A ransacked Macy’s, a fake heart attack, a rideshare getaway car: Brea heist turns bizarre
Three people burst through the doors of Brea Dentistry midday Tuesday, one worried she was having a heart attack.
“She came to a front desk in a panic,” said Kate Romeyn, the office’s treatment and financial coordinator.
The small dental team jumped up from their lunch break to respond to the medical emergency as they had prepared — directing one of the woman’s companions to call 911, while ushering the woman into an operating room to take vitals and prepare for CPR.
“We were just doing our due diligence to help someone who we thought was having a heart attack,” Romeyn said.
But, as it turned out, she said, police determined that stop was just a cover as the trio tried to evade arrest.
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In the end, officials determined the frenzied dental office visit was one stop in a bizarre heist that began with a sizable theft from the Brea Mall Macy’s and ended with a rideshare driver at the helm of the suspects’ getaway car — unbeknownst to the driver — before police officers stepped in.
“Later, we find out that [they] called an Uber, not an ambulance,” Romeyn said. “It was really crazy.”
After a few minutes in the dentist’s office, the woman who had feigned a heart attack leaped up, proclaiming she felt better, and the group left almost as quickly as they entered, Romeyn said — leaving behind a trail of hangers and security tags in the lobby.
As the trio exited the dentist’s office, according to police, they attempted to escape in a rideshare car they’d called, but officers had been alerted to their location and pulled them over. All three were arrested, as was a fourth person who was linked to the scheme after being detained outside the mall, police said.
Brea police officers initially responded just before noon to a call about a suspicious person outside the Macy’s, where officers detained and arrested Louie Velasco of South Gate, according to Lt. Chris Harvey, spokesperson for the Brea Police Department. At the same time, officers were called to an armed purse snatching at a nearby bank, but no victim was located, Harvey said.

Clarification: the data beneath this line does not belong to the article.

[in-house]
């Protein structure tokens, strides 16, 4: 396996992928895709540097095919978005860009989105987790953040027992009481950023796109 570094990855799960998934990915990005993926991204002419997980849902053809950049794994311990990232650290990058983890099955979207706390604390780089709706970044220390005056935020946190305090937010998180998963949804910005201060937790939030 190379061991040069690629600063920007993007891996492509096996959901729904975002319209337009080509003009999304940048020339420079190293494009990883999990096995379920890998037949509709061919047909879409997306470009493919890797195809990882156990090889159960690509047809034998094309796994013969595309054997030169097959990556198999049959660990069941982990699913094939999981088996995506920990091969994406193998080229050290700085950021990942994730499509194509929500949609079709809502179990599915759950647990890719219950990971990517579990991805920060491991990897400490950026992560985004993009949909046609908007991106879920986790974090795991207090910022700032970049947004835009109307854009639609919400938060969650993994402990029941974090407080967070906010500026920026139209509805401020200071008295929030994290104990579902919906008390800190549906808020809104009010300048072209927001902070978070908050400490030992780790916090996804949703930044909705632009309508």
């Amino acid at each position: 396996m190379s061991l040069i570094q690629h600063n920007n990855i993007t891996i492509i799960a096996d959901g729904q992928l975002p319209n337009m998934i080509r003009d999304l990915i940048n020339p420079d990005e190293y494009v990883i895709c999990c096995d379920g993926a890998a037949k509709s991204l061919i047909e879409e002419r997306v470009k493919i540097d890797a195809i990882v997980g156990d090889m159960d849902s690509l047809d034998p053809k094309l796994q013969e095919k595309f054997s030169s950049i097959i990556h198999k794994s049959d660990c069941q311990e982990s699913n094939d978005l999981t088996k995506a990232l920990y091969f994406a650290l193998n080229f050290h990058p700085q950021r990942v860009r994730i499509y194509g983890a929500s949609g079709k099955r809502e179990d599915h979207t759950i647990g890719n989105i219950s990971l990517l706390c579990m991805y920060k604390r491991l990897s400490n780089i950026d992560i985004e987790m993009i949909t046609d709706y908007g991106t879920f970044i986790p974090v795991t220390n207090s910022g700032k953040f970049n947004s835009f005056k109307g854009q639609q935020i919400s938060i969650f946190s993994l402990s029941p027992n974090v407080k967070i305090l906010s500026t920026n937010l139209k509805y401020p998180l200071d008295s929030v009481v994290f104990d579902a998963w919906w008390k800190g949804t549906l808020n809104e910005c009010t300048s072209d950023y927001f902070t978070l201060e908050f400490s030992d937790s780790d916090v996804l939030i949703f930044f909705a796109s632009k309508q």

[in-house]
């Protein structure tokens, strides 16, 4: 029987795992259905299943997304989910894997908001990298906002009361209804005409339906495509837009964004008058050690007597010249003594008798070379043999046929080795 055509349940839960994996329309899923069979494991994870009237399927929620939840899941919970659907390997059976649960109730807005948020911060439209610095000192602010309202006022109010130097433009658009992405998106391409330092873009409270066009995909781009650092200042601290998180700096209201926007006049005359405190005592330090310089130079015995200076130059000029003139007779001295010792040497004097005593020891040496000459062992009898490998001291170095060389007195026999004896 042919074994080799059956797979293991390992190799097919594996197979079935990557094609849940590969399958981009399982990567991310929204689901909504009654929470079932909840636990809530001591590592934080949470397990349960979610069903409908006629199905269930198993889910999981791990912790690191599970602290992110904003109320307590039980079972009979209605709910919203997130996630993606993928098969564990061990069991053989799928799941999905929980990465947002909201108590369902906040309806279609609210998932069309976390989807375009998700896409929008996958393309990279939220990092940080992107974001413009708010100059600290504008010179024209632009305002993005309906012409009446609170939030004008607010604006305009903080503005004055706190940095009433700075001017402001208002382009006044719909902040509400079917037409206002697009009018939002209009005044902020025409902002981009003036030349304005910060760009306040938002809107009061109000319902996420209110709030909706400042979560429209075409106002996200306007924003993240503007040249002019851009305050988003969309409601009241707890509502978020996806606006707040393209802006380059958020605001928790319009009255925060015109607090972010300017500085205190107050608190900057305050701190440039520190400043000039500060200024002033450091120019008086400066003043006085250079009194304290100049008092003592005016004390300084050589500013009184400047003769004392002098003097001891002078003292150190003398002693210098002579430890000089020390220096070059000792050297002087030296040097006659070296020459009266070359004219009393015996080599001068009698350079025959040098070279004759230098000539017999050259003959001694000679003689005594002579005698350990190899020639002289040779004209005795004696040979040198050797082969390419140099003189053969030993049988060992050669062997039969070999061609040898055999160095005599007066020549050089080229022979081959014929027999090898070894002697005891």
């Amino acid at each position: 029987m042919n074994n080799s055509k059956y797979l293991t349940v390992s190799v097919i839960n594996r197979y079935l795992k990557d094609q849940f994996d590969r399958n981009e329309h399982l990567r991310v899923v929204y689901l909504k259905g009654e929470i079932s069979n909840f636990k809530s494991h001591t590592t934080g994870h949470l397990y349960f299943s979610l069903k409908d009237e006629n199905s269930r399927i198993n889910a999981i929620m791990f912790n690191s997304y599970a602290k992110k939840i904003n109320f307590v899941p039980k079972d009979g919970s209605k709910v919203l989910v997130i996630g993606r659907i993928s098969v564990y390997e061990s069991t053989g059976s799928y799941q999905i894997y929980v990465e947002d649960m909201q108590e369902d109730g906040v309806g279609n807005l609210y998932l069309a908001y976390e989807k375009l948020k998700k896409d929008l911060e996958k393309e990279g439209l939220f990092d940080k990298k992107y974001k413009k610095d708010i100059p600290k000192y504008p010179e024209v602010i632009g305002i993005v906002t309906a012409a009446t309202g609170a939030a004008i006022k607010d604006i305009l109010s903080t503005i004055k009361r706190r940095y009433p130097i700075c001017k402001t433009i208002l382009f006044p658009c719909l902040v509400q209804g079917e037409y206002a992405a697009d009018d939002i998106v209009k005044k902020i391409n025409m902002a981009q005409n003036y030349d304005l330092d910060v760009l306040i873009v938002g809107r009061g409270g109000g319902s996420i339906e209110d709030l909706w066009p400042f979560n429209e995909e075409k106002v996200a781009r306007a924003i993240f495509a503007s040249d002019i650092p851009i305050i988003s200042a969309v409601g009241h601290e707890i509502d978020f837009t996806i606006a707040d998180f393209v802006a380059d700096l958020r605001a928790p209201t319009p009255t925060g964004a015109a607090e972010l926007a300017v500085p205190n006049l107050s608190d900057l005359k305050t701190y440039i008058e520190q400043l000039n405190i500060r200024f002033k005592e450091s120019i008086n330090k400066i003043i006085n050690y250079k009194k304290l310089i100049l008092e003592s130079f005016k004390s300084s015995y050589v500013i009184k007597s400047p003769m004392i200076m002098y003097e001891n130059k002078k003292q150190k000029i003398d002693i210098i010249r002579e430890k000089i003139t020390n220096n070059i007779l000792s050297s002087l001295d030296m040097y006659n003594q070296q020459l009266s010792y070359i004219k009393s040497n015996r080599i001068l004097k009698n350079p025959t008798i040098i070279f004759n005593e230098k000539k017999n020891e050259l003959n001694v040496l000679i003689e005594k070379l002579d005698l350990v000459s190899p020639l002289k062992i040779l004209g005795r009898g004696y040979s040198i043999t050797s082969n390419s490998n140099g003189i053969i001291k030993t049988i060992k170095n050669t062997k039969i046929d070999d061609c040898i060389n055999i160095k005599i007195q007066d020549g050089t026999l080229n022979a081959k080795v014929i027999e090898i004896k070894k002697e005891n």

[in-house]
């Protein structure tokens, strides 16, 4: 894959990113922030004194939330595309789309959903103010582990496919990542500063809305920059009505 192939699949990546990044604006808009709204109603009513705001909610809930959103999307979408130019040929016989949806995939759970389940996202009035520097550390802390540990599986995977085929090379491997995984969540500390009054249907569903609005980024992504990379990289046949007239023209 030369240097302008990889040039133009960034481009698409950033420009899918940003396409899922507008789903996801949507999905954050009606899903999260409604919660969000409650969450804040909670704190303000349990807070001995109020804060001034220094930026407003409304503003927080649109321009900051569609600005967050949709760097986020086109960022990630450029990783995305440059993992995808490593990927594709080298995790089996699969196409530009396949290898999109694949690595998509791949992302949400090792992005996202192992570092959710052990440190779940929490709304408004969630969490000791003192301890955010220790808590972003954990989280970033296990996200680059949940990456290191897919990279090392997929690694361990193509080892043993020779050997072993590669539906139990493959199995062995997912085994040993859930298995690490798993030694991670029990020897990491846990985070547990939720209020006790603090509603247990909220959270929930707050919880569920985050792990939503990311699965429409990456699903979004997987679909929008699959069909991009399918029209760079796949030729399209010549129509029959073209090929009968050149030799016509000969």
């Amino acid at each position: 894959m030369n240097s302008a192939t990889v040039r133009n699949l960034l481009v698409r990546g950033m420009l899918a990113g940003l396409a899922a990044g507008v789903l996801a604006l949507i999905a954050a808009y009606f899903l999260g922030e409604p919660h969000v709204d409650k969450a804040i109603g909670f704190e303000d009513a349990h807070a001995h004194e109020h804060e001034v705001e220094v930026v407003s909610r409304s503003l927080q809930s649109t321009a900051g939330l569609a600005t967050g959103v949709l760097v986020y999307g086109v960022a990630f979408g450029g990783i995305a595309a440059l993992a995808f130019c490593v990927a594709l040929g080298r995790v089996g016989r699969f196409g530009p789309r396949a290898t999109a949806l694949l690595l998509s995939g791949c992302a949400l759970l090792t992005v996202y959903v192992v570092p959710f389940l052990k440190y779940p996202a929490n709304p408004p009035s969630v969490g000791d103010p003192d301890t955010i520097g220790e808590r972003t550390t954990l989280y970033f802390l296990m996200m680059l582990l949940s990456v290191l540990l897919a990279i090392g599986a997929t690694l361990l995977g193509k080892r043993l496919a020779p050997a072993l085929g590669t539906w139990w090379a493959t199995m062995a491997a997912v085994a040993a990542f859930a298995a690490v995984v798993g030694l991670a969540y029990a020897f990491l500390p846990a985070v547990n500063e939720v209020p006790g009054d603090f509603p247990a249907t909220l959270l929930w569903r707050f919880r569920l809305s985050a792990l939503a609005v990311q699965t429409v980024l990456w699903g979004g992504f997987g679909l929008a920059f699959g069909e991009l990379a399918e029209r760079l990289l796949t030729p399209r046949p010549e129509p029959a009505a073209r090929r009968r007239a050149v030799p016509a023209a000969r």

Detectives linked that “fabricated call” to Velasco, Harvey said, arresting him on suspicion of providing false information and identity theft.
Minutes later, officers were called to the Macy’s for what Harvey described as a “grand theft,” which covers thefts over $950. Officers spotted three suspects driving away from the store. They tried to speed away and led police on a short chase. Because of reckless driving, officers called off the chase, Harvey said.
Their car, however, was later found near Laurel Elementary, which briefly went on lockdown due to its proximity to the suspects, Harvey said. After ditching their vehicle, the suspects went into Brea Dentistry — faking the medical emergency until their rideshare vehicle arrived, he said.
All occupants in the rideshare vehicle were detained, but the driver was soon released, Harvey said.
“The poor Uber driver, he was taken out of the car at gunpoint, and he was just like, ‘What is happening?’” Romeyn said. “I’m glad that [the officers] were on it and caught them outside. It could have been a lot worse.”
Crimes that discourage people from shopping and enjoying pubic places undermine the quality of life and could have serious consequences if left unchecked. So could irresponsible, fear-mongering falsehoods about the causes of those crimes.
The three arrested after the dentist stop were identified as Jocelyn Mendoza of Simi Valley, and Sherry Rogers and Marlon Deleon, both of Los Angeles. All were booked on suspicion of theft and conspiracy. Mendoza was also arrested on suspicion of providing false information and falsely reporting an emergency, and Deleon also faces potential charges of providing false information, evading a police officer, felon in possession of a firearm, as well as prior warrants. Harvey did not know what items were stolen from the Macy’s or their total value.
Harvey said the incident was resolved thanks to help from the community.
“This call and successful resolution was a result of citizens seeing something suspicious and calling the police,” Harvey said.
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